The asymmetric benefits and costs we observed could be due to distinct mechanisms that perform target enhancement versus distractor suppression (Eriksen & Hoffman, 1974). This theoretical proposal has gained strong support from event-related potential (ERP) studies. Specifically, a body of work indicates that the P1 component of the ERP waveform indexes a mechanism involved in distractor suppression whereas attentional modulations of the N1 component measures a mechanism of target enhancement (Luck, 1995). More recently, ERP experiments have suggested that dissociable mechanisms of target enhancement and distractor suppression are a part of other ERP measures of attentional selection (Hickey, Di Lollo, & McDonald, 2009). However, we believe that this perspective of directly relating costs to the suppression of features and benefits to the enhancement of features needs to be treated with caution in the dual-task paradigms used to study interactions between working memory and attention. In the present experiments, the neutral trials involved presenting a memory item that could have, but did not appear in the array, unlike the truly neutral cue in the classic priming experiments of Posner and Snyder (i.e., a “+” instead of a letter). Thus, it is likely that even during our neutral trials, and those in previous studies (Soto et al., 2005), any mechanism that serves to suppress non-memory-matching features was operative (e.g., red and green would be suppressed when the memory item was blue). We believe that future research using neuroscientific markers is needed to provide definitive evidence regarding how working memory representations influence mechanisms of suppression versus enhancement.
For both costs and benefits, we found that strategy could double the size of the effects due to a match between the working memory representation and an item in the search array. This means that strategic use of the representations in working memory has large modulatory effects on the attention mechanisms enabling the performance of visual search. Moreover, our experimental design may have actually underestimated the contribution due to strategic factors. Although we used the 20% valid condition as a measure of purely automatic effects, performance in this condition could also be influenced by strategy. Previous studies have shown qualitative changes in how the contents of working memory guide attention when the likelihood of memory-target matches goes from 0 to 16.7% of trials (Woodman & Luck, 2007). Although the memory color was just as likely to be paired with the search target shape as the other colors in the array, our observers may have used the strategy of beginning search for the target shape at the location of the memory-matching color. Indeed, a number of participants spontaneously commented during the debriefing period that they found it easier to start their search with the memory-color matching item.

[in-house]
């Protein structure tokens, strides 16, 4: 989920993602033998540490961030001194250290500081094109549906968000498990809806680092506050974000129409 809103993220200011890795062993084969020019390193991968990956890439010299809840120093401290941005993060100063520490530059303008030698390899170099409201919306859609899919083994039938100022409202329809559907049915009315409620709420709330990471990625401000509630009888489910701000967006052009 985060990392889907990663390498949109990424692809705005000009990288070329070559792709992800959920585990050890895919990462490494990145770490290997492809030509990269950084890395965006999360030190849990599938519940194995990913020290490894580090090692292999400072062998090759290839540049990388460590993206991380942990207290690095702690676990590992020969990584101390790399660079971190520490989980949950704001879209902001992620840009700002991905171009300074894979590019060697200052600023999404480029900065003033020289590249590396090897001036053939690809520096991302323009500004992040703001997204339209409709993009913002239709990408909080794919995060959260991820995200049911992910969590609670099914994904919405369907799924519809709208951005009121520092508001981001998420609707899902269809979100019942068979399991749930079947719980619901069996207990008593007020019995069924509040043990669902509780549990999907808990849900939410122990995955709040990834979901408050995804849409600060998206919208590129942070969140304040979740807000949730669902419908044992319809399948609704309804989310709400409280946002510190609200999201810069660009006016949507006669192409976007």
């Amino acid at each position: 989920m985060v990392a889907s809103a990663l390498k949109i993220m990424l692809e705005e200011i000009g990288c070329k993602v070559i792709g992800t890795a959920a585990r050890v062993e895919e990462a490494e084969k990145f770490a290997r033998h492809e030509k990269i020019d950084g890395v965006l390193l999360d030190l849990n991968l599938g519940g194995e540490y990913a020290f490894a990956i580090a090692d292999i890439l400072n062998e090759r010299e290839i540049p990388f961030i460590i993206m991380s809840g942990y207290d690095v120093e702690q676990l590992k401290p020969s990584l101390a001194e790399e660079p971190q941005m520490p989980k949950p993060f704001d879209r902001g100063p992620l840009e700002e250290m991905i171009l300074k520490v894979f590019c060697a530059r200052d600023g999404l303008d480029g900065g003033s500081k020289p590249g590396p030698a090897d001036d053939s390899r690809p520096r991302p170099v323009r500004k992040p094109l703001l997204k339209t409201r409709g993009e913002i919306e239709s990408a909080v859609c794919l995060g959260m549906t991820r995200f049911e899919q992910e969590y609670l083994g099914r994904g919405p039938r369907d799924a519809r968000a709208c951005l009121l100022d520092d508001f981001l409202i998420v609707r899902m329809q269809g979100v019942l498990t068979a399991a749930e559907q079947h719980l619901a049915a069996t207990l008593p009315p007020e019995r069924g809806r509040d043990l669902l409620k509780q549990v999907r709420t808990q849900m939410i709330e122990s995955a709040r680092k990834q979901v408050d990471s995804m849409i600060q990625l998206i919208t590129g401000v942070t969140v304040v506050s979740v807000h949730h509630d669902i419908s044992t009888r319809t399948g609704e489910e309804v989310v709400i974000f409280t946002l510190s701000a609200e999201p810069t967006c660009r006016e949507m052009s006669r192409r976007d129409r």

We also found that the strategic effects were just as evident in the earliest tail of the RT distribution as in later RTs. This is contrary to the account of Han and Kim (2009) that voluntary cognitive control takes a considerable amount of time to implement following the onset of a visual scene. Our failure to find a shift in the state of cognitive control across time cannot be explained by timing differences between our study and that of Han and Kim (2009). The presentation duration of the search array and the ISI between memory item and search array used in the present experiments were nearly identical to the timing used in their study. In addition, our RTs were in line with those of the easy perceptual task in Experiment 2 of their paper. Han and Kim (2009) explained the significant influence of working memory on attention in this easy perceptual task by stating that it was impossible to implement cognitive control before the responses were made. However, we found that both probability and instructional manipulations resulted in shifts of the entire RT distributions due to strategic control, including very early RTs. Therefore, our current findings are inconsistent with explanation based on the timing of cognitive control proposed by Han and Kim (2009).
A number of previous studies have not found an effect of working memory representations on visual attention (Downing & Dodds, 2004; Houtkamp & Roelfsema, 2006; Peters et al., 2009; Soto & Humphreys, 2008; Woodman & Luck, 2007). How can we reconcile these findings with those presented in the current paper? In the current paper, we sought to measure automatic effects and determined if strategic control of attention could modulate the size of those automatic effects. In essence, both the strategic and automatic effects were working toward creating an influence of working memory representations on RT measures of visual attention. In contrast, these previous studies have pitted strategic effects against automatic effects by ensuring that no valid trials were included (Downing & Dodds, 2004; Houtkamp & Roelfsema, 2006; Peters et al., 2009; Soto & Humphreys, 2008; Woodman & Luck, 2007). Our finding that the actual probability also has an effect from Experiment 2, may help explain why the previous studies that included valid trials concluded that working memory guides attention. If it is the case that the strategic effects are at least equivalent in size to the automatic effects, as we found in our study, then when automatic effects guide attention toward the memory-matching item and strategic effects guide attention away, these competing effects will cancel each other out.